How to Inspect and Replace Car Brake Rotors : What is Rotor Failure? How to Inspect Car Brake Rotors
How to Inspect and Replace Car Brake Rotors : What is Rotor Failure? How to Inspect Car Brake Rotors

Hi! My name is Nate McCullough on behalf of In this clip we are going to talk about one of the braking components
that need inspected any time brake service is performed. The component we are going to
talk about in this clip is your brake and rotor. That’s this large steel disc you see
here. There are several things that can go wrong with this rotor. This vehicle in particular
has been parked for an extended amount of time. As you can see there is a large amount
of surface rust all the way around the rotor. You can actually see where the pads were.
That’s where the rotor happened to be stopped when I parked the car. This amount of surface
rust is going to ruin the rotor. You will never be able to machine this out. You might
be able to cut it out but it is going to put it under specification. There is another problem
you may run across with a brake rotor. If you do a lot of in town driving. A lot in
town driving requires a lot of stopping. That can build up excessive heat in this rotor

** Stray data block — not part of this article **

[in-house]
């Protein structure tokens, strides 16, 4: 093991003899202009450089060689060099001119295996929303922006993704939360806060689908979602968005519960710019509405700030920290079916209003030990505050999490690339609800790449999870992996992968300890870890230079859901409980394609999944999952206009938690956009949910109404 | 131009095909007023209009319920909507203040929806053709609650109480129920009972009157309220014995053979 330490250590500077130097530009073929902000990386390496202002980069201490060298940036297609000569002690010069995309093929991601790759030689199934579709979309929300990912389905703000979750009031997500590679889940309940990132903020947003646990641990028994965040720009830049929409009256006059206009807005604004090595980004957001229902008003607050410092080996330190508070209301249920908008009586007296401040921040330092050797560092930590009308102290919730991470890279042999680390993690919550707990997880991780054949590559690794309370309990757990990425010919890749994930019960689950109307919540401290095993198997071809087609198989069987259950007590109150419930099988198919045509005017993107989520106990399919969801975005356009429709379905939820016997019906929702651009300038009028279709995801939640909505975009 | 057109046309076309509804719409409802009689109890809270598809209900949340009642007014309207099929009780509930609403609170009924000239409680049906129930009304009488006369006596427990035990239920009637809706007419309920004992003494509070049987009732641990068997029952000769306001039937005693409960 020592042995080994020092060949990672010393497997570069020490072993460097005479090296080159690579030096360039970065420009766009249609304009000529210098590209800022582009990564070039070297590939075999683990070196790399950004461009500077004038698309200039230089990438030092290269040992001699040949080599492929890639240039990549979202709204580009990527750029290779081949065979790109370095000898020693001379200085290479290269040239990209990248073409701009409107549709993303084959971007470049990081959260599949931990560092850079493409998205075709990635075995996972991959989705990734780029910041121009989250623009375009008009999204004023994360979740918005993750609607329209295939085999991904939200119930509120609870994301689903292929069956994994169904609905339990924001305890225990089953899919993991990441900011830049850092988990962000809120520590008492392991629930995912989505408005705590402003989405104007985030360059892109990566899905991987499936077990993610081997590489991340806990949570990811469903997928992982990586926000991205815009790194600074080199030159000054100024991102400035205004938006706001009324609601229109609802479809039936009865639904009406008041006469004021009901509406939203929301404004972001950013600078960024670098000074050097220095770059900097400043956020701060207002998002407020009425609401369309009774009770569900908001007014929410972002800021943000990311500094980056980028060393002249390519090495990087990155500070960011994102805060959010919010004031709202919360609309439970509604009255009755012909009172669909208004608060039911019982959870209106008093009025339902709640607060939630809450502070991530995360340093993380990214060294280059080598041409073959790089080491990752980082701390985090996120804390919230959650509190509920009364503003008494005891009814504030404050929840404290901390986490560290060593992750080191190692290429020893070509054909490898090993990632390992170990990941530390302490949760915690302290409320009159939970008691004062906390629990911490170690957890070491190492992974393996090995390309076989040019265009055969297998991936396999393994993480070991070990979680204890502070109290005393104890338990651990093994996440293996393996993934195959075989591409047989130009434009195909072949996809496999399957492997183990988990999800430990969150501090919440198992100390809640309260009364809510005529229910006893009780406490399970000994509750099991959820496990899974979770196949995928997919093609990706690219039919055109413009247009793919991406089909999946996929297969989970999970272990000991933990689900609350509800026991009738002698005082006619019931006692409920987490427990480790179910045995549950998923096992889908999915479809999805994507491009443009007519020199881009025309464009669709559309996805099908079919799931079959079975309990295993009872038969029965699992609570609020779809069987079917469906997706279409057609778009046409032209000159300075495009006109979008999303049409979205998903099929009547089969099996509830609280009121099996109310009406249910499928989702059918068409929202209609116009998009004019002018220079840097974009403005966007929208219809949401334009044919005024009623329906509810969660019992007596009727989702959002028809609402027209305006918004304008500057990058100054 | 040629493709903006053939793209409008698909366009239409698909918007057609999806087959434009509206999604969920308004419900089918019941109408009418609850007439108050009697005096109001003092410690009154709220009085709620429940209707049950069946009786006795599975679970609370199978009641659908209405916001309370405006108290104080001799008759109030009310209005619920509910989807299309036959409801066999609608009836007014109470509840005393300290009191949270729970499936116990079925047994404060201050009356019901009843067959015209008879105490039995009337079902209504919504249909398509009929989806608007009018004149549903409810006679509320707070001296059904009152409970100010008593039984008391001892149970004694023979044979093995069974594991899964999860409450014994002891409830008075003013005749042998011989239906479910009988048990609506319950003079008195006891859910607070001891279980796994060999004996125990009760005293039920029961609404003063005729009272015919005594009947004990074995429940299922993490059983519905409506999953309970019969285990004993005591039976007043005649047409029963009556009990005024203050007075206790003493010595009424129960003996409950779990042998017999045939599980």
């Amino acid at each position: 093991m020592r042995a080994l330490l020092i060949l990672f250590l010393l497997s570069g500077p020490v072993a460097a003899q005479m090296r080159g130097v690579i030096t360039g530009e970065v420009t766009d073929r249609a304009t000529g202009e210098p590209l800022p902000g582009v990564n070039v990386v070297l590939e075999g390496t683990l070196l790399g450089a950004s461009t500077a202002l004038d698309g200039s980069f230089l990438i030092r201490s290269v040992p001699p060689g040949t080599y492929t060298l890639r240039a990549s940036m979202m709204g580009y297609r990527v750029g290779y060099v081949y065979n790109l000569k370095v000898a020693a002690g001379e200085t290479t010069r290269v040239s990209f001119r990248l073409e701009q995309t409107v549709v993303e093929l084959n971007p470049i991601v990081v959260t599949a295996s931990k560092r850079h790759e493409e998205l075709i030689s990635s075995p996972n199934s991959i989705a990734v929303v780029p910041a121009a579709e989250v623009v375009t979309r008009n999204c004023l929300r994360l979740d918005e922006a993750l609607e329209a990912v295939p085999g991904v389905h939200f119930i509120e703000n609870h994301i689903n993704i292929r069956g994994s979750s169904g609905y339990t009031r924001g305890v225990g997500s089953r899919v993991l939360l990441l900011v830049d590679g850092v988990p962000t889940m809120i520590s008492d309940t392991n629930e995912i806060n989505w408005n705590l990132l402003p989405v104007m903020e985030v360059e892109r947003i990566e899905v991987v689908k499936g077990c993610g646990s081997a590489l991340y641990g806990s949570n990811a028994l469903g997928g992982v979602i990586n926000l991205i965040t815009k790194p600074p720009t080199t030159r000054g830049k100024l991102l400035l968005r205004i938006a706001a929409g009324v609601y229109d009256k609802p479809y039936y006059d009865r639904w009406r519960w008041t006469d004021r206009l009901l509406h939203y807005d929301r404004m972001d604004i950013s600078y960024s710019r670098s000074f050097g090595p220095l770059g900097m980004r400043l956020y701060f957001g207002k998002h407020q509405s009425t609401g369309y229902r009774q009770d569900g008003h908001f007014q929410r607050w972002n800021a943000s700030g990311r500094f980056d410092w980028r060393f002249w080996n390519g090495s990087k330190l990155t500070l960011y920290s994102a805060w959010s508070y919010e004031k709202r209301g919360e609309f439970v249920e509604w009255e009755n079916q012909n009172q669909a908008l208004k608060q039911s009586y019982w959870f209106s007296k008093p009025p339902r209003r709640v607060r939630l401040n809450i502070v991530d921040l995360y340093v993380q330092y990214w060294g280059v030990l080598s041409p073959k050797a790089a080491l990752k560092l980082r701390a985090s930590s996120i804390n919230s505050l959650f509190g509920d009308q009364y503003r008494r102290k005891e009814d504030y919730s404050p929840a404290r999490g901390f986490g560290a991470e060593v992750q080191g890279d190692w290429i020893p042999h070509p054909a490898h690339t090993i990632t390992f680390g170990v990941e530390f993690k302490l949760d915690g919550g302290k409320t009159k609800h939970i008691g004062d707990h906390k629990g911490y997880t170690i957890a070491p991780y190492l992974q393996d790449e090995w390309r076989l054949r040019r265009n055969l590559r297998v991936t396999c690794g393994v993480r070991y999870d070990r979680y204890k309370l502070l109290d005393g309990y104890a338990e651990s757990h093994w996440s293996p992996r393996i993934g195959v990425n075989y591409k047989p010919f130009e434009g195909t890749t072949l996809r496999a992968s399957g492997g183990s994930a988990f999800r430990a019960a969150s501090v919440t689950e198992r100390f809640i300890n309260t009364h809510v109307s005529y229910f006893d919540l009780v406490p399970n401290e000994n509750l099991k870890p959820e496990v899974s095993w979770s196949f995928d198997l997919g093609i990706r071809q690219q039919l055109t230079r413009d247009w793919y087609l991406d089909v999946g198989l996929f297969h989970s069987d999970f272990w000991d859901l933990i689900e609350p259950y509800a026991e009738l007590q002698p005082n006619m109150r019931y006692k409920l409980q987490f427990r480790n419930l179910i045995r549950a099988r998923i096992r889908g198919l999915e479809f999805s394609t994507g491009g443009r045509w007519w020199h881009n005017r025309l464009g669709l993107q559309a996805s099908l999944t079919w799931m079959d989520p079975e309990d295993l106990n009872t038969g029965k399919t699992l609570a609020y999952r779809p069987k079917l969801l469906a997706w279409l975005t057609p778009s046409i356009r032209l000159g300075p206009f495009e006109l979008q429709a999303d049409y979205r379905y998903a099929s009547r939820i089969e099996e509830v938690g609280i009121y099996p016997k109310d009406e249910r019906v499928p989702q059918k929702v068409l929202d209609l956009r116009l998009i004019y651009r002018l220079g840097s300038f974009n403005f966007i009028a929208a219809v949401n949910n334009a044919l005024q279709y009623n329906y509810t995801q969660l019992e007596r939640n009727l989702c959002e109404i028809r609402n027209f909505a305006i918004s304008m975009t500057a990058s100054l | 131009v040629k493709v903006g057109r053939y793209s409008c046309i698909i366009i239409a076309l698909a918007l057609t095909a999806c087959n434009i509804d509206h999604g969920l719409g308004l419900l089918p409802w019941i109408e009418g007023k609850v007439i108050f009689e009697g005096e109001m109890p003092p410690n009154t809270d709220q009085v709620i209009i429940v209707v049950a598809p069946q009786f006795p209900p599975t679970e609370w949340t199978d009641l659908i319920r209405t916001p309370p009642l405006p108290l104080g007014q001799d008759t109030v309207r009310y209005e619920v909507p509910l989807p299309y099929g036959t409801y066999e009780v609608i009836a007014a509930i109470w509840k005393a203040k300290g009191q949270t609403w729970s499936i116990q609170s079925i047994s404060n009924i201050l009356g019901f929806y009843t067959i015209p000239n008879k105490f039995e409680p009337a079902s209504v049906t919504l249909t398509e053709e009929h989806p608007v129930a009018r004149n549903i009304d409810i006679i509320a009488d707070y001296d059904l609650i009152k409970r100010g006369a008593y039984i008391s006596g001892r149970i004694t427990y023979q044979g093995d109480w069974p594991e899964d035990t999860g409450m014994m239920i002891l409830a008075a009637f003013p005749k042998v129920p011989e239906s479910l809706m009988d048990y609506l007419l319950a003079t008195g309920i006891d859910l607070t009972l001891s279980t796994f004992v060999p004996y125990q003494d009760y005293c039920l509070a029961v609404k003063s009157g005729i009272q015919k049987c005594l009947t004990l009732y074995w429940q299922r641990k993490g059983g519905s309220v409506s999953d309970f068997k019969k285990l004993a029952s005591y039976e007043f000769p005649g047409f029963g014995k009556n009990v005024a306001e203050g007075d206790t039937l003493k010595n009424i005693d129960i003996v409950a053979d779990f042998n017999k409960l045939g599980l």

and cause it to warp. If your rotor is warped more than .005 you will be able to feel it
when you apply the brakes. The brake pedal will pulsate. When you apply it, it will push
back at you as the wheel rotates into the pads and you have them applied that warped
or fat spot will cause a hydraulic pressure surge. It will force the pads apart cause
that surge to go backwards through the system, through the master cylinder and into your
brake pedal. At higher speeds you will also notice the warpage when you apply the brakes
in the steering wheel. It may cause the whole vehicle to shake and shutter and you definitely
will fill it up front. If it happens to be a front rotor, you will feel the vibration
transferred through the steering linkage into the steering wheel. Some of them can shake
quite violently. If the warpage happens to occur only in the rear of the vehicle, you